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Chemicals Found in Many Cosmetics Linked to Cancer

Mills College Weekly

Lagging behind European standards, cosmetics unregulated by the U.S. Food and Drug Administration may contain a high amount of carcinogens.

Most Americans are unaware that many beauty products they use each day can potentially cause serious harm beyond the occasional clogged pore or the infamous chapstick addiction. Consumers of cosmetic and general hygiene products also should include the risk of cancer on their list of potential side effects when considering the array of products that many use daily.

In October 2004, the European Union, Europe’s equivalent to the FDA, banned all companies manufacturing products containing a brand of particularly toxic chemicals called phthalates, from doing business in any 25 member countries of the EU, and agreed to research and regulate some 450 other chemicals in beauty products. Mainstream companies such as Revlon Inc, L’Oreal, Estee Lauder Co., and Proctor and Gamble are among the companies who are being forced to reformulate their products in Europe, however, products being sold in the U.S. are not yet held to the same legal standards. Until recently, the FDA had turned a blind eye to the agendas of the big-business cosmetic industry, resulting in little government regulation of the chemicals that are included in beauty and hygiene products.

A spokeswoman for the Environmental Working Group said that the wheels are in motion in the U.S., “the FDA is in the process of reviewing a petition and studies regarding the danger of the chemicals in our products, but it is a slow process.”

A surprised consumer, Dania Cabello, said, “I assumed that the FDA already regulated the products, I never thought that there would be carcinogens in them.”

For decades public health groups have been researching and testing the safety of the chemicals that make up beauty products. Other organizations besides the EWG, such as the Breast Cancer Fund and smaller campaigns like the Campaign for Safe cosmetics, have taken on this dire responsibility and their work is beginning to pay off.

These groups believe that the chemicals of most concern for the American public are a class of chemicals called phthalates. They are used to soften plastic, and many cosmetic companies put it in their products for added flexibility and absorption into the skin, hair, or nails. Most often the chemical is found in highly utilized beauty and hygiene products such as deodorant, nail polish, lotions, hair spray and perfumes.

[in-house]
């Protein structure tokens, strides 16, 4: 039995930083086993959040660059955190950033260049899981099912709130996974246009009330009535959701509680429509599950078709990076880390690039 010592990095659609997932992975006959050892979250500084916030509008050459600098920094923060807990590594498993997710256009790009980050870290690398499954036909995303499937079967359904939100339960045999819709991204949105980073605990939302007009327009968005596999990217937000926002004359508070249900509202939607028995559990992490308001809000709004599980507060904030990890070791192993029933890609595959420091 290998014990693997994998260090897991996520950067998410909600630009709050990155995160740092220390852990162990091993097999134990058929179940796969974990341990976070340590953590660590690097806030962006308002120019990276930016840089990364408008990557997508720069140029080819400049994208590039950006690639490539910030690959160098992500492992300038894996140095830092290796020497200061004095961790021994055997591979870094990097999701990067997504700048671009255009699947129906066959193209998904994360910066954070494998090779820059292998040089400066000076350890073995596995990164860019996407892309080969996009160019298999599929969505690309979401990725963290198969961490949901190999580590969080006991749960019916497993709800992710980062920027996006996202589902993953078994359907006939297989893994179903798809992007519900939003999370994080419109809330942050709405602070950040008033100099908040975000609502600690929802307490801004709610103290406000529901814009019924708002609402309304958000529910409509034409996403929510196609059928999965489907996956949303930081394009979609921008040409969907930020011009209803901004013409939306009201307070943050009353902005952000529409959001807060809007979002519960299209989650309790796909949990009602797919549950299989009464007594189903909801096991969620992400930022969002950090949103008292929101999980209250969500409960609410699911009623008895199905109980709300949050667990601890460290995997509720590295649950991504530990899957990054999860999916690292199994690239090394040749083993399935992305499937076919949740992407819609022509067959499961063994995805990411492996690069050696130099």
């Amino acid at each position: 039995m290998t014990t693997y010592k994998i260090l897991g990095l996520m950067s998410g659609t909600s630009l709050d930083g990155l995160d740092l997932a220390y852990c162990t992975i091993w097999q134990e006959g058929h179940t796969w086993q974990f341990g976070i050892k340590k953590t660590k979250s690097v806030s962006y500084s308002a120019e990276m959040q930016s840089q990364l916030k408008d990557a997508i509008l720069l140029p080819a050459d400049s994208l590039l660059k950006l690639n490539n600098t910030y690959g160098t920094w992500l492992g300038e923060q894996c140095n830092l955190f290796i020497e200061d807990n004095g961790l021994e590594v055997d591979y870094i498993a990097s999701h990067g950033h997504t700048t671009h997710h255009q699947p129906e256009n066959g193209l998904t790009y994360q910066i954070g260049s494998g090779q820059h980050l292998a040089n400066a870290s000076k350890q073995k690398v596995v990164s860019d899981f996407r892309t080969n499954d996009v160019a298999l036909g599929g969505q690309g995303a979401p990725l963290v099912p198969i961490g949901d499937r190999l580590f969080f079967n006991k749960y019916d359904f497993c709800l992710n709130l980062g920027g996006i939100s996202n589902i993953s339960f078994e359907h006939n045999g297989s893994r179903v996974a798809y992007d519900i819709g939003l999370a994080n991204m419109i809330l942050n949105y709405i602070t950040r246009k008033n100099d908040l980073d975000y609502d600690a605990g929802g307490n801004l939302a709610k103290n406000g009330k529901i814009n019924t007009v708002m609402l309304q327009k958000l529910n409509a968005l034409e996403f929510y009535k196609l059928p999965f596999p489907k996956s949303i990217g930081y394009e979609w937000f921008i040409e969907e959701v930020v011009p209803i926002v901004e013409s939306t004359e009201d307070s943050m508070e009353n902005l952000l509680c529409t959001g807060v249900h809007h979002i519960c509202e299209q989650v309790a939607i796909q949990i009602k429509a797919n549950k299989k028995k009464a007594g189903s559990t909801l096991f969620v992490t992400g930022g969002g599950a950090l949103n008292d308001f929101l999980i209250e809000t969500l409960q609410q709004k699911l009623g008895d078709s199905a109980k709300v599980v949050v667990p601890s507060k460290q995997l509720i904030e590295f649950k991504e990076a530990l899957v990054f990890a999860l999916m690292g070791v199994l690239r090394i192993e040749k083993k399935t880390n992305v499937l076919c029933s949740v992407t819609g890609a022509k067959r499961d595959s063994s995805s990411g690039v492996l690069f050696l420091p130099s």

Among the many potentially harmful chemicals that are in beauty products, phthalates are of particular concern because, according the EWG Web site, “hundreds of animal studies have shown that phthalates can damage the liver, the kidneys, the lungs and the reproductive system, especially the developing testes.”

Phthalates are, on the one hand, a chemical that makes the product “absorb so well,” but on the other, they are also a vehicle for further absorption into the skin, taking other included chemicals with them and thus being released into your blood stream.

Due to the lack of public awareness about the chemicals such as phthalates in their beauty products, the EWG, and the Campaign for Safe Cosmetics have created an interactive and informative Web site, where concerned consumers can find out what’s really in their specific products. This feature of the Web site reveals some surprising and frightening results.

Vista student Essence Harden is, like many young women, a regular wearer of eye makeup and other beauty products. Through investigating her specific products the most alarming result was learning about her “Neutrogena Healthy defense SPF 30 sunblock.”

“I purchase Neutrogena products because they are recommended by my dermatologist, and I assumed that they were gentler and safer than other products. However, I have learned that my sunblock, which I was using to prevent cancer, is one of the worst products on the market in terms of containing harmful chemicals,” she said.

Although the FDA is currently in the process of reviewing and reworking their involvement with regulating cosmetics companies, in the mean time, concerned consumers can utilize the EWG Web site to find out about the risks behind their beauty rituals.